Teaching > Graduate Program
The interdisciplinary Taube Center for Jewish Studies at Stanford seeks to provide a comprehensive interpretation of the Jewish experience and the varied expression of Jewish life. As participants in the program, graduate students enjoy the benefits of a rich and lively intellectual community, and they make significant contributions to both scholarship and teaching at Stanford.
Prospective students wishing to pursue a masters or doctoral degree in Jewish Studies at Stanford University should apply for admission through the relevant department (History, Religious Studies, Comparative Literature, etc). Then under the guidance of a faculty advisor, each student designs a program of study tailored to match his or her specific area of interest. Currently, graduate students are engaged in research in subjects from nineteenth century Russian Jewish women to modern Jewish identity; from the American Jewish labor movement to post Holocaust theology.
The Taube Center for Jewish Studies annually sponsors several endowed lectures, conferences and a faculty/graduate student colloquia series that bring leading specialists in all aspects of Judaica. (See Upcoming Events.) Graduate students also serve as teaching assistants in the undergraduate Jewish studies curriculum, where they gain valuable teaching experience.
The Taube Center awards several graduate fellowships each year, but students cannot apply directly for these fellowships: instead, they should apply for admission directly to the relevant department indicating their interest in Jewish Studies, and the department will forward fellowship nominations to Jewish Studies.
Current Stanford graduate students specializing in Jewish Studies are eligible for several forms of supplementary financial support:
1) Language Study Grants. Students needing to learn a language for the purposes of research, and unable to study the language as part of their normal course-load, may apply for financial aid to support summer language study (or tutoring when a formal language program does not
exist). Grants typically range between $1,000-$3,000. Applications should include a 1 page description of the language program or plan of study, how it advances the student's training or scholarly goals, and a budget or description of the cost. Applicants may also be asked for
documentation of their participation in the program and a faculty letter affirming the need to study the language. To be eligible for the summer of 2013, applications must be received no later than May 15.
2) Grants in Aid of Research. Students needing to travel for the purposes of research, or facing some other research-related expense, may apply for a research grant by submitting a 1-2 page application that describes the research or project and explains the expense. The application should also include the name of a faculty member who can be contacted for a reference, and applicants may be asked for a reference and/or documentation of their expense. Applications should be submitted not later than May 15 for research in the summer, but the center will also consider applications for earlier than that on a case by case basis. Grants typically range between $500-$1,500.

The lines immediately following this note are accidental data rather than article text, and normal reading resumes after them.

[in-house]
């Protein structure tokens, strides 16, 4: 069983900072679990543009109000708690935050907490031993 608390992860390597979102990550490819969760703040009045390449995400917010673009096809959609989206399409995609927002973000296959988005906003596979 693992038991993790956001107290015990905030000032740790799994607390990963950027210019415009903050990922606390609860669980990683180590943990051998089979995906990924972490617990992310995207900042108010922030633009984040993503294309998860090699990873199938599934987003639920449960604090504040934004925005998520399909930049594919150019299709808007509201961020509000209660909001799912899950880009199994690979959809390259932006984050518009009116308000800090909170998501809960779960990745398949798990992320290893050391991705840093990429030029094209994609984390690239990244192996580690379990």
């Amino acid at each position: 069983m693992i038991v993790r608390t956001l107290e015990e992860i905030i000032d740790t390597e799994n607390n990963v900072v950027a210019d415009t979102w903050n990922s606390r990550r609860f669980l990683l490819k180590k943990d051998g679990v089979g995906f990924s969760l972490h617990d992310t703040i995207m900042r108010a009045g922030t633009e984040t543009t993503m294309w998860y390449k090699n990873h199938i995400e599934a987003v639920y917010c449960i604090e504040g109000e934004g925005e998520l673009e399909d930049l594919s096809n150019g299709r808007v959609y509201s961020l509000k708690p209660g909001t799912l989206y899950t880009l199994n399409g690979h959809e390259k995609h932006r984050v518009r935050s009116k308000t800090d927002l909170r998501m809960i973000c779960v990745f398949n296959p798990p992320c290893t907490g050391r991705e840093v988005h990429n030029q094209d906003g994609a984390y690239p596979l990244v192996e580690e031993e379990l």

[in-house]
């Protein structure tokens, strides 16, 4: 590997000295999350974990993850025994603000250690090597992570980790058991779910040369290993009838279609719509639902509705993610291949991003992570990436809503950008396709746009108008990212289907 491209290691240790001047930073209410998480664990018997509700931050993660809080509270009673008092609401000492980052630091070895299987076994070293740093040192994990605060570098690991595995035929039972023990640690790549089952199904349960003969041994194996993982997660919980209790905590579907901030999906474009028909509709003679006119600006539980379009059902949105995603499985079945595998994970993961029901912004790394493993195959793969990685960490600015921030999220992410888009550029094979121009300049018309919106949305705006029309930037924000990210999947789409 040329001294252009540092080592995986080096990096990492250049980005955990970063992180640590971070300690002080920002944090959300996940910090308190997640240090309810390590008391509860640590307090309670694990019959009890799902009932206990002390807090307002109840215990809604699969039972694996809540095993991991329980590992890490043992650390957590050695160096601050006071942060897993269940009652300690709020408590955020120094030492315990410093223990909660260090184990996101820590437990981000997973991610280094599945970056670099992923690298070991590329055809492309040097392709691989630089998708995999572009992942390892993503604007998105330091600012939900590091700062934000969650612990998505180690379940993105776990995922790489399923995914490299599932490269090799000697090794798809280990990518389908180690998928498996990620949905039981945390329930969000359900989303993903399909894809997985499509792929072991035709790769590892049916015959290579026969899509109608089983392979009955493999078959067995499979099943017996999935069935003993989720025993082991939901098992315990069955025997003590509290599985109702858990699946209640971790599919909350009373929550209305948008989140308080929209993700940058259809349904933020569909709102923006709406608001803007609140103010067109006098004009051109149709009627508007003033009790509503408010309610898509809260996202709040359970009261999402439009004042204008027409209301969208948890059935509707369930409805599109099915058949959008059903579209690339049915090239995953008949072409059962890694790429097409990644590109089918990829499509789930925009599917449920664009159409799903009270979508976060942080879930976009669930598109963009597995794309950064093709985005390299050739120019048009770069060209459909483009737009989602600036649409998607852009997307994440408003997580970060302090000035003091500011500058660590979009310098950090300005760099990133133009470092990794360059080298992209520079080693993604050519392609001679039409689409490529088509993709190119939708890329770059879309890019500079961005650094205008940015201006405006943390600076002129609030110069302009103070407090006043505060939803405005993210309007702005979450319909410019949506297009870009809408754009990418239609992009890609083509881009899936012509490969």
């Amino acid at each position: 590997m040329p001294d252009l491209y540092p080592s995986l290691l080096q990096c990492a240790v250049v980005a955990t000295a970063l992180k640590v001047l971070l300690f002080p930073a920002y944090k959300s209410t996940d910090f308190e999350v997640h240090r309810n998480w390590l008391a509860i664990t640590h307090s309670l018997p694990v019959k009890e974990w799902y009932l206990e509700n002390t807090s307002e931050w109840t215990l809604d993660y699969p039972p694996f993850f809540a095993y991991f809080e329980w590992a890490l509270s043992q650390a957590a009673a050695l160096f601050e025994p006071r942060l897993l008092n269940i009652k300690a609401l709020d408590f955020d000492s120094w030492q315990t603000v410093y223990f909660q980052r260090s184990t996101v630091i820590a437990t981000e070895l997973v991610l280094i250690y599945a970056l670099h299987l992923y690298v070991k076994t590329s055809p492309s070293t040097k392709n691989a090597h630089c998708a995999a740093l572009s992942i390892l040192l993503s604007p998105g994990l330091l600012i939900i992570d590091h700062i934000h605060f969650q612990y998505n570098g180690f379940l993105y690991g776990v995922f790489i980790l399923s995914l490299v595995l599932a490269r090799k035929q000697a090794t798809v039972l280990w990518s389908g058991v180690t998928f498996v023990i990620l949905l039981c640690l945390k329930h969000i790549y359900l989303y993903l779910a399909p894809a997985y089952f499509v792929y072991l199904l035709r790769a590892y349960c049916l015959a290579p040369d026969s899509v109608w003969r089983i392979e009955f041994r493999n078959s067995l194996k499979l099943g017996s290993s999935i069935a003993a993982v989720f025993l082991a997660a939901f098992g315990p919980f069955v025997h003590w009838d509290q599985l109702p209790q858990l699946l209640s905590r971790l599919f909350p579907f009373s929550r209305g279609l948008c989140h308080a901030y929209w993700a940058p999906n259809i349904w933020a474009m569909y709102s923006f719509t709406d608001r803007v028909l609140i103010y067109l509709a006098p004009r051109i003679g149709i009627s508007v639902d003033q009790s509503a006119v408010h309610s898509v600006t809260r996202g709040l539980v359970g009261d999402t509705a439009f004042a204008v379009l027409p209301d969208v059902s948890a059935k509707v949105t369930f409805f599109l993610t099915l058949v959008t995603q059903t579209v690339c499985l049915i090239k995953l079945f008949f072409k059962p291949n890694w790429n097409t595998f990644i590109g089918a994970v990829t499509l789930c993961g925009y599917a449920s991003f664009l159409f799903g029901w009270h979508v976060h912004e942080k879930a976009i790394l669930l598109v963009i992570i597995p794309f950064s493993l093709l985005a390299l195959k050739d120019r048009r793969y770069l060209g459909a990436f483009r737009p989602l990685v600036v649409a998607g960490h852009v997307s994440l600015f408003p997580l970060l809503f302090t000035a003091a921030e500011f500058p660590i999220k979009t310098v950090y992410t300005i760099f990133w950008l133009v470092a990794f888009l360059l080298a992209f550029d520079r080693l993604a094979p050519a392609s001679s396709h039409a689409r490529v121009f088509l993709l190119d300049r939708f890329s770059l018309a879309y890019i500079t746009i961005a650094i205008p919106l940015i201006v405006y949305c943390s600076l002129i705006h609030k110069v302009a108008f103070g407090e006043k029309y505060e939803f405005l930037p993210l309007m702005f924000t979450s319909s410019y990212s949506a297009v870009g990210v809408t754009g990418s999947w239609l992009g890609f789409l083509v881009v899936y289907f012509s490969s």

3) Conference Participation. Students wishing to submit a paper at a conference, should submit a conference program or letter of invitation, a budget, and cover letter indicating the significance of the conference to your course of study, dates of travel, and method of travel. Applications will be considered on a rolling basis and must be submitted at least six weeks prior to the conference. Awards will be limited to a maximum of $600 for travel within North America and $800 for international travel.
All applications should be submitted to the Taube Center for Jewish Studies via its center manager Linda Huynh at firstname.lastname@example.org. Any Stanford graduate student is eligible for the above categories of funding provided the research for which they are seeking support is related to
Jewish Studies, but strong preference will be given to students with coursework in Jewish Studies and actively involved in the center and its Colloquium on Jews, Judaism, and Jewish Culture. These funds are limited and granted on a first-come, first-served basis.
The Judaica Library
Since its inception, the Taube Center for Jewish Studies at Stanford has remained committed to the acquisition and maintenance of an outstanding research library in Jewish studies. Stanford now has an impressive research base of some 80,000 volumes covering the full expanse of Jewish culture in Hebrew, Yiddish, Ladino, German, Russian, and many other languages. In the last three years, Stanford's holdings in Jewish studies have tripled.
The centerpiece of Stanford's Judaica Library is the Taube-Baron Collection of Jewish History and Culture. Collected by the eminent historian Salo Wittmayer Baron, these 25,000 volumes and periodicals document virtually every aspect of Jewish life from its beginnings to present. In addition, the Stanford Judaica Library also includes the Wornick/Braude Collection, a 6,000 volume collection especially rich in the field of Midrash and Aggadah, the Israel Cohen Collection, containing over 20,000 works published in Palestine under the British mandate and in the early decades of the State of Israel, and the Jo and Rabbi Milgrom Collection, containing over 6,300 titles in Biblical and rabbinical literature.
For more information on Stanford's Hebraica and Judaica Collection holdings, go to this link.